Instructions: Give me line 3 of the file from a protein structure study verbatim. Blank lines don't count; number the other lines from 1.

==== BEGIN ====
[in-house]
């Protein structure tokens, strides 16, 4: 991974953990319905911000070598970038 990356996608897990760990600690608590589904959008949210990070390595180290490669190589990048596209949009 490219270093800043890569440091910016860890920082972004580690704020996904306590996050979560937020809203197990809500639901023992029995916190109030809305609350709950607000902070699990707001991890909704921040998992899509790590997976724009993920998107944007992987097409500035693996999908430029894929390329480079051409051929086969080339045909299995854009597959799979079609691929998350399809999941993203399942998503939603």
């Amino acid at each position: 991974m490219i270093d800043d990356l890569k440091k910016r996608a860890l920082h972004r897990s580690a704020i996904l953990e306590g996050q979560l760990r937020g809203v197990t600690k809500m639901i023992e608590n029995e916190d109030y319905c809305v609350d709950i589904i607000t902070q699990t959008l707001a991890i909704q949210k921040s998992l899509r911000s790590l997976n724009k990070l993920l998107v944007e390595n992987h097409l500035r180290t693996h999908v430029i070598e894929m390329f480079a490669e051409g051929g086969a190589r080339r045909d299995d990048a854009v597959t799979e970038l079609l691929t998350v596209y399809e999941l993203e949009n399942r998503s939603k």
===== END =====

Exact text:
């Amino acid at each position: 991974m490219i270093d800043d990356l890569k440091k910016r996608a860890l920082h972004r897990s580690a704020i996904l953990e306590g996050q979560l760990r937020g809203v197990t600690k809500m639901i023992e608590n029995e916190d109030y319905c809305v609350d709950i589904i607000t902070q699990t959008l707001a991890i909704q949210k921040s998992l899509r911000s790590l997976n724009k990070l993920l998107v944007e390595n992987h097409l500035r180290t693996h999908v430029i070598e894929m390329f480079a490669e051409g051929g086969a190589r080339r045909d299995d990048a854009v597959t799979e970038l079609l691929t998350v596209y399809e999941l993203e949009n399942r998503s939603k």